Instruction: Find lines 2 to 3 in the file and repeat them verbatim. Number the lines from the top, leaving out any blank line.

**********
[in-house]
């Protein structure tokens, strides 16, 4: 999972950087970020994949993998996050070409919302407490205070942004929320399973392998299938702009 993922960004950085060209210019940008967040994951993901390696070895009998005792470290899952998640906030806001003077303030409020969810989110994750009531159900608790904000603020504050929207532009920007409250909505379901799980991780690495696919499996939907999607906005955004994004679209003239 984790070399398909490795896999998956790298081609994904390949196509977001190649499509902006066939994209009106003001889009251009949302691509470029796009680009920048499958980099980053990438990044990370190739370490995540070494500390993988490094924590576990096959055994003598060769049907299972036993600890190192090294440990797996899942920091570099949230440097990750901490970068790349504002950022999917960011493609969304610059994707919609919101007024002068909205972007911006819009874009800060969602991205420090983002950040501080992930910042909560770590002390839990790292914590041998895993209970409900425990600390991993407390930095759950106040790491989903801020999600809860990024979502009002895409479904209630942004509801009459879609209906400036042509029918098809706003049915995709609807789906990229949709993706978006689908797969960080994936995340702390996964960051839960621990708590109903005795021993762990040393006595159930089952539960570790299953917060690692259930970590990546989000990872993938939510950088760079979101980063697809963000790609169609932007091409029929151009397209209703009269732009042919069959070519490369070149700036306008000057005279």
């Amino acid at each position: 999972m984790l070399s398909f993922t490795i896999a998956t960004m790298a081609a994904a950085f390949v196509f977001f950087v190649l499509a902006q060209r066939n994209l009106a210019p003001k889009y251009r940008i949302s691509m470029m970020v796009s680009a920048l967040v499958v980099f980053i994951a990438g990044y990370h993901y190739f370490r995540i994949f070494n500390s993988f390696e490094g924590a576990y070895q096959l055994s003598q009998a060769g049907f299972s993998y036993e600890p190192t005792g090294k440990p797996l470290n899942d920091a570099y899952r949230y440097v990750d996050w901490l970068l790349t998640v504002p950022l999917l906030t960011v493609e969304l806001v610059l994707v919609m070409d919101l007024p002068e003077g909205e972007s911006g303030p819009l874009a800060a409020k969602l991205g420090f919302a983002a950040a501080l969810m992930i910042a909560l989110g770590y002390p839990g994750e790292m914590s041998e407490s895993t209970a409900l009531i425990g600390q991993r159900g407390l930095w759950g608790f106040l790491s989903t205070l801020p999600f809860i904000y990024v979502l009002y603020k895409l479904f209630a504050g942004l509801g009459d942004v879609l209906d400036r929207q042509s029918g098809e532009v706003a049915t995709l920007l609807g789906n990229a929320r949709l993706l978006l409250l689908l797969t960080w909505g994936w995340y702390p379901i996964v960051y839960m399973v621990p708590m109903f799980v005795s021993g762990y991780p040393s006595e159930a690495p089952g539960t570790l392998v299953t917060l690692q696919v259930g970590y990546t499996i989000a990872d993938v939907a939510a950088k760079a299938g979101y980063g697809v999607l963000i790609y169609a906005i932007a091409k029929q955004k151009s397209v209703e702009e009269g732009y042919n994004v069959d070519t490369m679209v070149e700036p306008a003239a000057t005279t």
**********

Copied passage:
């Protein structure tokens, strides 16, 4: 999972950087970020994949993998996050070409919302407490205070942004929320399973392998299938702009 993922960004950085060209210019940008967040994951993901390696070895009998005792470290899952998640906030806001003077303030409020969810989110994750009531159900608790904000603020504050929207532009920007409250909505379901799980991780690495696919499996939907999607906005955004994004679209003239 984790070399398909490795896999998956790298081609994904390949196509977001190649499509902006066939994209009106003001889009251009949302691509470029796009680009920048499958980099980053990438990044990370190739370490995540070494500390993988490094924590576990096959055994003598060769049907299972036993600890190192090294440990797996899942920091570099949230440097990750901490970068790349504002950022999917960011493609969304610059994707919609919101007024002068909205972007911006819009874009800060969602991205420090983002950040501080992930910042909560770590002390839990790292914590041998895993209970409900425990600390991993407390930095759950106040790491989903801020999600809860990024979502009002895409479904209630942004509801009459879609209906400036042509029918098809706003049915995709609807789906990229949709993706978006689908797969960080994936995340702390996964960051839960621990708590109903005795021993762990040393006595159930089952539960570790299953917060690692259930970590990546989000990872993938939510950088760079979101980063697809963000790609169609932007091409029929151009397209209703009269732009042919069959070519490369070149700036306008000057005279």
């Amino acid at each position: 999972m984790l070399s398909f993922t490795i896999a998956t960004m790298a081609a994904a950085f390949v196509f977001f950087v190649l499509a902006q060209r066939n994209l009106a210019p003001k889009y251009r940008i949302s691509m470029m970020v796009s680009a920048l967040v499958v980099f980053i994951a990438g990044y990370h993901y190739f370490r995540i994949f070494n500390s993988f390696e490094g924590a576990y070895q096959l055994s003598q009998a060769g049907f299972s993998y036993e600890p190192t005792g090294k440990p797996l470290n899942d920091a570099y899952r949230y440097v990750d996050w901490l970068l790349t998640v504002p950022l999917l906030t960011v493609e969304l806001v610059l994707v919609m070409d919101l007024p002068e003077g909205e972007s911006g303030p819009l874009a800060a409020k969602l991205g420090f919302a983002a950040a501080l969810m992930i910042a909560l989110g770590y002390p839990g994750e790292m914590s041998e407490s895993t209970a409900l009531i425990g600390q991993r159900g407390l930095w759950g608790f106040l790491s989903t205070l801020p999600f809860i904000y990024v979502l009002y603020k895409l479904f209630a504050g942004l509801g009459d942004v879609l209906d400036r929207q042509s029918g098809e532009v706003a049915t995709l920007l609807g789906n990229a929320r949709l993706l978006l409250l689908l797969t960080w909505g994936w995340y702390p379901i996964v960051y839960m399973v621990p708590m109903f799980v005795s021993g762990y991780p040393s006595e159930a690495p089952g539960t570790l392998v299953t917060l690692q696919v259930g970590y990546t499996i989000a990872d993938v939907a939510a950088k760079a299938g979101y980063g697809v999607l963000i790609y169609a906005i932007a091409k029929q955004k151009s397209v209703e702009e009269g732009y042919n994004v069959d070519t490369m679209v070149e700036p306008a003239a000057t005279t």